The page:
Greek MPs to vote on new bailout plan

The proposals are aimed at staving off financial collapse and preventing a possible exit from the eurozone.

Eurozone finance ministers will examine the new proposals, which include pension cuts and tax rises, ahead of a full EU summit on Sunday.

Correspondents say Mr Tsipras’s new plan contains many elements rejected in a referendum last Sunday.

He is likely to face opposition from the left of his own Syriza party, according to The BBC.

However, a parliamentary spokesman for Syriza, Nikos Filis, said he was confident parliament would give the government the mandate to negotiate the new bailout package.

The coalition government has 162 seats in the 300-strong parliament and also has the backing of many opposition MPs.

Greece’s parliament is likely to give approval to negotiate the deal, because support from the opposition will outweigh critics on the far left of the governing Syriza party.

But with the tax hikes and pension reforms very similar to what the creditors were originally demanding, what has Alexis Tsipras achieved by holding last Sunday’s referendum?

Possibly some concessions on debt relief and growth measures – or possibly by showing Greeks that he was fighting until the 11th-hour, it will strengthen his hand here and allow him to implement the reforms.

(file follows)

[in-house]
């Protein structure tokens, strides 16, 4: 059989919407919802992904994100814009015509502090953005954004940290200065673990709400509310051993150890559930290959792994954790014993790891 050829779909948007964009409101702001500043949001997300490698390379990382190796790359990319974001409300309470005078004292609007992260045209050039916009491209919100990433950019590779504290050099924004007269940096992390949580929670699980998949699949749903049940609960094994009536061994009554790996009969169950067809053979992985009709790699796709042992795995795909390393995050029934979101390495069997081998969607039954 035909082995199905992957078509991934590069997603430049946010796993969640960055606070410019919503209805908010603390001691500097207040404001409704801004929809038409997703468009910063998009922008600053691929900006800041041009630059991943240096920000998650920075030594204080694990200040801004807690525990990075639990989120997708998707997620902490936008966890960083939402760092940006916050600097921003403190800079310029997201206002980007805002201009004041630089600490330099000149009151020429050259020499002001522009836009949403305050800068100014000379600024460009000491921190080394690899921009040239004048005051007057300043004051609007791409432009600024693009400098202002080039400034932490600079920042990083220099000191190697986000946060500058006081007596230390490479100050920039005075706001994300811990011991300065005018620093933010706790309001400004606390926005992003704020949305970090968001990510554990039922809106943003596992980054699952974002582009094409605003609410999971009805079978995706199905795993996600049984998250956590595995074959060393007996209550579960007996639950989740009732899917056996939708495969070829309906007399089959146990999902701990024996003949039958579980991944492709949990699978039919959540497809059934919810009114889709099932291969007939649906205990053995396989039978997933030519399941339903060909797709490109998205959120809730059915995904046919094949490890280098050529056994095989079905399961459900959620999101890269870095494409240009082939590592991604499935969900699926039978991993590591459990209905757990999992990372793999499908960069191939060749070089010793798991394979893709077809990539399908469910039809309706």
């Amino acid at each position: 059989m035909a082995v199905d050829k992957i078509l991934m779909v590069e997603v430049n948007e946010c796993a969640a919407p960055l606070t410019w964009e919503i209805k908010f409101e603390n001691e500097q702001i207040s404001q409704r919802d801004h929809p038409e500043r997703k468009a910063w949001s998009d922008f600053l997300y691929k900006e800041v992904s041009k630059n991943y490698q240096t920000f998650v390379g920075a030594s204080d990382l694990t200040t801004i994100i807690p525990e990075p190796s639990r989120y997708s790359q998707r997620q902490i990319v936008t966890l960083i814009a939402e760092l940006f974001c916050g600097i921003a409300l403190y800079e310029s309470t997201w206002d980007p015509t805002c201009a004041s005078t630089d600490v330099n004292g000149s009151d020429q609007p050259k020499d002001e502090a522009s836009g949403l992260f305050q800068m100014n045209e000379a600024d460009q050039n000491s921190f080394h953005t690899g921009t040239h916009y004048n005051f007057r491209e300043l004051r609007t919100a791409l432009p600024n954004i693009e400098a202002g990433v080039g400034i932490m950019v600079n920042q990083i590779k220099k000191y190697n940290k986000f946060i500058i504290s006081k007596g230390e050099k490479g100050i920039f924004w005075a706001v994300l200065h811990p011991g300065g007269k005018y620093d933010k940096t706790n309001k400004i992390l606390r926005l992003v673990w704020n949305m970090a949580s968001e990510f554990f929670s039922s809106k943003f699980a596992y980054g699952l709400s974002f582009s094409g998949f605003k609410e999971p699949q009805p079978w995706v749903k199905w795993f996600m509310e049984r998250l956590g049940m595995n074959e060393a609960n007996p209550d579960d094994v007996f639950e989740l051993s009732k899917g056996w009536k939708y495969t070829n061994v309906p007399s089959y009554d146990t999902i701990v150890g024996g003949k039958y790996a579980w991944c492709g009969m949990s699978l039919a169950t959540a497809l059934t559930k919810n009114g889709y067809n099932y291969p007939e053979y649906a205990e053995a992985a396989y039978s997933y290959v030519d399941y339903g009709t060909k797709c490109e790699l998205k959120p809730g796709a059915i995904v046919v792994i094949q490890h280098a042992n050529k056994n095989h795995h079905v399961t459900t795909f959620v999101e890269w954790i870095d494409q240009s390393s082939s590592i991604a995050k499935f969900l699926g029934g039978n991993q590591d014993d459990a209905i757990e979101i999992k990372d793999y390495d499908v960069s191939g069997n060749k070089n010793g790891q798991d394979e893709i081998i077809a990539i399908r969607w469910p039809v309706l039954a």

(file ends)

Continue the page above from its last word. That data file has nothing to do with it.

There will, though, be plenty of critics who say he was elected because he promised to end austerity and he won a “No” vote just last Sunday. And now he’s gone back on virtually every pledge.

Mr Tsipras convened a meeting of Syriza ahead of the parliamentary debate.

A government official quoted him as telling the party’s lawmakers that the referendum had given him a mandate to seek a better deal but not to leave the eurozone.

“We are all in this together,” he was quoted as saying.

The prime minister submitted the proposals to Greece’s creditors – the European Commission, the European Central Bank and the International Monetary Fund – by the Thursday deadline they had set.

Energy Minister Panagiotis Lafazanis on Thursday urged the government not to agree to a bailout that would “surrender, loot and subjugate our people”.

He said the “No” vote in last Sunday’s referendum, when Greeks rejected creditors’ terms for a new bailout, should not be turned into a “humiliating ‘Yes'”.

Further rallies are planned in Athens on Friday, both backing and opposing the terms of a new bailout.

There has been no immediate response to the new proposals from the creditors.

However, Malta’s Prime Minister Joseph Muscat, who on Tuesday was highly critical of Greece’s failure to provide new plans, tweeted: “At first glance, Greece proposals provide a basis for discussion.”

The plans will be discussed at technical level on Friday, before a meeting of eurozone finance ministers in Brussels on Saturday. There will then be a meeting of Eurogroup leaders on Sunday afternoon and a full EU summit two hours later.

European Council President Donald Tusk has described the situation as “maybe the most critical moment” in EU history.

Greece’s creditors have already provided more than €200bn in two bailouts since a rescue plan began five years ago.

The second bailout expired on 30 June.

For the third bailout, Greece is reportedly seeking €53.5bn and a restructuring of its huge debt burden.

Greece’s banks are still closed and the €60 (£43; $66) daily limit on cash machine withdrawals, imposed on 28 June, remains in force.